Thursday, September 17, 2020

No-reflow or low reflow phenomenon in total coronary artery occlusion

What is the no-reflow or low reflow phenomenon?

If blood flow to the ischemic tissue continues to be impeded after relief of the occlusion.

Why does this happen?

After prolonged cessation of coronary perfusion and restoration of blood flow to the epicardial coronary arteries, structural damage occurs to the microvasculature that prevents the restoration of normal blood flow to the cardiac myocytes. Various mechanisms are implicated in the genesis of the no-reflow phenomenon.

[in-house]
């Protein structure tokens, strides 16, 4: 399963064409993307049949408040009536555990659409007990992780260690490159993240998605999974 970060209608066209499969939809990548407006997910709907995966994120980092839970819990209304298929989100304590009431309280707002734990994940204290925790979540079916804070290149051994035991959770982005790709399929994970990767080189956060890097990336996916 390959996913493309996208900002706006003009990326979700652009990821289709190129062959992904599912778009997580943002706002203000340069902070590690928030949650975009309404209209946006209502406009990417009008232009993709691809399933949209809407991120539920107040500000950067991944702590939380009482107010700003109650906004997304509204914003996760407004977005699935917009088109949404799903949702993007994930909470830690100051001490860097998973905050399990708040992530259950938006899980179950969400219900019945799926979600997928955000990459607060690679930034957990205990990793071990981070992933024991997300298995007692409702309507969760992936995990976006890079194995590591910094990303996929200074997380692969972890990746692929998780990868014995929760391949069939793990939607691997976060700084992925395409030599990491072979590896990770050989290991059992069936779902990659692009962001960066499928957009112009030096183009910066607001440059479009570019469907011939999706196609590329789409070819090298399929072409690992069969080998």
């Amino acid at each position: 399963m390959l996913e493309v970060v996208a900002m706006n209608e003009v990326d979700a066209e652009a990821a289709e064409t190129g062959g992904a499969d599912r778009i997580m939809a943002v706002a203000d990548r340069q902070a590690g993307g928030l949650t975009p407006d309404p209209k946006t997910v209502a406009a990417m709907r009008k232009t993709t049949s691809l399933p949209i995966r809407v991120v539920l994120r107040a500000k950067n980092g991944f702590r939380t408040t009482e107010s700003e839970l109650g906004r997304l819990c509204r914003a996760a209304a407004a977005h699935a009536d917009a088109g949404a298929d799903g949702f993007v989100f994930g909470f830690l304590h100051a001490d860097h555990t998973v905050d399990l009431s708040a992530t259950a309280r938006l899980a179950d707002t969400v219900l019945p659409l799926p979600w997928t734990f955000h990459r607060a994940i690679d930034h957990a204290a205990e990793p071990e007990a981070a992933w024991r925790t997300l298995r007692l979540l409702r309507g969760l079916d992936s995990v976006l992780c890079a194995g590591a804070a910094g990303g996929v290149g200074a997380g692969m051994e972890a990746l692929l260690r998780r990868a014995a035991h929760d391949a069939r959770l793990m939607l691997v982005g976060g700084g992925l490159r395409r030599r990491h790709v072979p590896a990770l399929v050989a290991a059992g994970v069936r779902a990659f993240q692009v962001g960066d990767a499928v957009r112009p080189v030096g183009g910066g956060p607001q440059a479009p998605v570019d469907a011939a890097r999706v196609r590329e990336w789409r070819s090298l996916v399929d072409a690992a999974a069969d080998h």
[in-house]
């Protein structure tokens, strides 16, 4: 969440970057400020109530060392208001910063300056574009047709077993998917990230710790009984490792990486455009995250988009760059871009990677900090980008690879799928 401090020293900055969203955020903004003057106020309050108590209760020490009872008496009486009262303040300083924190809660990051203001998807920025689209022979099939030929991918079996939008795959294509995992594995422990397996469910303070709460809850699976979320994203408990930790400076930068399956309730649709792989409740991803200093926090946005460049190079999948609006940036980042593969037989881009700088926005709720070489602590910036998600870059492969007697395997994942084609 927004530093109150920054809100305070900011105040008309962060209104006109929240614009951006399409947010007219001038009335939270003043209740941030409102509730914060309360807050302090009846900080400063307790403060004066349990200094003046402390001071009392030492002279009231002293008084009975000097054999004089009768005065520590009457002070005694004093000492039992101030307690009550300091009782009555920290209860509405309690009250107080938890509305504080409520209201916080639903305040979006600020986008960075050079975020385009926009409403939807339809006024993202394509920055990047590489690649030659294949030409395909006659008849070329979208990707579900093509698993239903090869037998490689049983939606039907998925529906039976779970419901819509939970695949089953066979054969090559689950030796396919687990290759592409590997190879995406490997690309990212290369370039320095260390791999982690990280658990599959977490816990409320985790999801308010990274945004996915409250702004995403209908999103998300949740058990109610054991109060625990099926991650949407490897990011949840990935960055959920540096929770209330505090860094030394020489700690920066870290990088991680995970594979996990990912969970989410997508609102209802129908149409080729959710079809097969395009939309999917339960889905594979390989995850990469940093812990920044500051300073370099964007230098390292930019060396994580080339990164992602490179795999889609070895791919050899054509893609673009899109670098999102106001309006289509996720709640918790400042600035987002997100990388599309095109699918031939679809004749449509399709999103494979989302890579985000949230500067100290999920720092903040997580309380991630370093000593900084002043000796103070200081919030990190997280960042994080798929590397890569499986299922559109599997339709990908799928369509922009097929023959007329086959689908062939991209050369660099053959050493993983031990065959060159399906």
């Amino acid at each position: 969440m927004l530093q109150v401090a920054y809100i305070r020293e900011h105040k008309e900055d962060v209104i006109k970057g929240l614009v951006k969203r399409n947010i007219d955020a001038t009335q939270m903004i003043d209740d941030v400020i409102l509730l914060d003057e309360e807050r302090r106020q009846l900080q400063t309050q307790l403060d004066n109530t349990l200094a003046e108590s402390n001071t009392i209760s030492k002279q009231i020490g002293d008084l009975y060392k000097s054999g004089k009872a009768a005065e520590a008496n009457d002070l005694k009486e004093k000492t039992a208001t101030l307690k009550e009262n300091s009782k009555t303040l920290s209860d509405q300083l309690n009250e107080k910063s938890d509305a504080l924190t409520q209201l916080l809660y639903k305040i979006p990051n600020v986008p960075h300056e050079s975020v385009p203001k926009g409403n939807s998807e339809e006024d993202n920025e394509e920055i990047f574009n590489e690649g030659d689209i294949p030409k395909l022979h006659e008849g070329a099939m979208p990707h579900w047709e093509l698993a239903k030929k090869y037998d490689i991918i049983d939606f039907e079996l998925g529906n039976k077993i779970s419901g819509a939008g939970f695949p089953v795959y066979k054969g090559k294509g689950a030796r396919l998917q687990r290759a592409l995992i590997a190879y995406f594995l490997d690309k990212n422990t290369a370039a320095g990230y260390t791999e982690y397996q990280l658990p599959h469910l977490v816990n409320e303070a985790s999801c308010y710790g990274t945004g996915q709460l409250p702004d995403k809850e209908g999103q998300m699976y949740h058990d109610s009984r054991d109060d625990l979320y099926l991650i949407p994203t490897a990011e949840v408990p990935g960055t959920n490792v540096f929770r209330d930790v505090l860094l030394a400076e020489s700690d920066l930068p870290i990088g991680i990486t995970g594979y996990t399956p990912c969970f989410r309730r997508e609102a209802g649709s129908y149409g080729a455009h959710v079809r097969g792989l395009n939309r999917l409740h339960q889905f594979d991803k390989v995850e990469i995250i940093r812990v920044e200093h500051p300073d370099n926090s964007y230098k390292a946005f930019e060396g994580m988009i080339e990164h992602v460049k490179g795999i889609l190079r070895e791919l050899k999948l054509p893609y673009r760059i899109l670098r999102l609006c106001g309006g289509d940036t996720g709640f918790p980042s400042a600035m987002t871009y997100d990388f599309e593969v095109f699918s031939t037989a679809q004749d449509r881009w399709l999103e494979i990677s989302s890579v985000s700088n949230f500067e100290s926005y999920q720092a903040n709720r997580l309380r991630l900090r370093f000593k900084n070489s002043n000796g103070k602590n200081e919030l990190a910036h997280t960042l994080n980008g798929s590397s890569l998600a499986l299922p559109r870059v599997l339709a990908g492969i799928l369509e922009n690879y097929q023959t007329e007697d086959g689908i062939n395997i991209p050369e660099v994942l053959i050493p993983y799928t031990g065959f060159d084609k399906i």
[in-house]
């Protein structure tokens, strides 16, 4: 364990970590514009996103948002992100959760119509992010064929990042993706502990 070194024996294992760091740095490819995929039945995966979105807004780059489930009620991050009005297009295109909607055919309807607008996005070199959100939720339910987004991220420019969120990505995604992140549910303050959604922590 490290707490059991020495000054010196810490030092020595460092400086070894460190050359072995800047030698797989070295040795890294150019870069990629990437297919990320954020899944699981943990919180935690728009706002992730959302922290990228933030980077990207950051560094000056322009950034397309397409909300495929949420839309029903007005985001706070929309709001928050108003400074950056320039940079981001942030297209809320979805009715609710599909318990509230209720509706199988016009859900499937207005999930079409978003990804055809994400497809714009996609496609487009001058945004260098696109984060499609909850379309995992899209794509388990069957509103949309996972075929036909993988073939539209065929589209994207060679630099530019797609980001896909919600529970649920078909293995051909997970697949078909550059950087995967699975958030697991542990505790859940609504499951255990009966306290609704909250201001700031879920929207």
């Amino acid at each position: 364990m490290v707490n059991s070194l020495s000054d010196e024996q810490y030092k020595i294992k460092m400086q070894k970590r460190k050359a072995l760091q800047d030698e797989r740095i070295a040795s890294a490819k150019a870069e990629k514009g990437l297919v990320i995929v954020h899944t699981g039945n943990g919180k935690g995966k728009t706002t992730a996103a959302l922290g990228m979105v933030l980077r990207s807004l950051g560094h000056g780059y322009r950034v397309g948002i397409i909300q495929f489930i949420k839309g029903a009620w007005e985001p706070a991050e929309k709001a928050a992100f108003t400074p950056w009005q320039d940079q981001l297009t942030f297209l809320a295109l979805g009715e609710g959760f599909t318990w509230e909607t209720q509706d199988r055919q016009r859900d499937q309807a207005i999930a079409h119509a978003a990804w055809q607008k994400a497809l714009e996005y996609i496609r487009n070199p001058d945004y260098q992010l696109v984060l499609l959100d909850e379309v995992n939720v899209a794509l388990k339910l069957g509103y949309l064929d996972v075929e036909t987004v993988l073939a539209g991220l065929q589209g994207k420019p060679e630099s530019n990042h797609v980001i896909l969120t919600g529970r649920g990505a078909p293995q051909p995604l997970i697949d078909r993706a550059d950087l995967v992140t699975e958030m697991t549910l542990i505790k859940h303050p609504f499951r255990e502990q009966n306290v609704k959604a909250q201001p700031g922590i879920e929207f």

How does it present? The contrast during cardiac catheterization will stagnate in the coronary artery. The patient will complain of chest pain, and hemodynamic compromise soon follows. 

What are the treatment options?

 Glycoprotein IIb/IIIa platelet receptor inhibitor: Because platelet and fibrin plugging is an important contributor to the pathogenesis of the no-reflow phenomenon.

Adenosine: Opening ATP-sensitive potassium channels may be involved in the vasodilatory effect

Nicorandil: Direct ATP potassium channel opener.

That's all!


Source: No-Reflow Phenomenon

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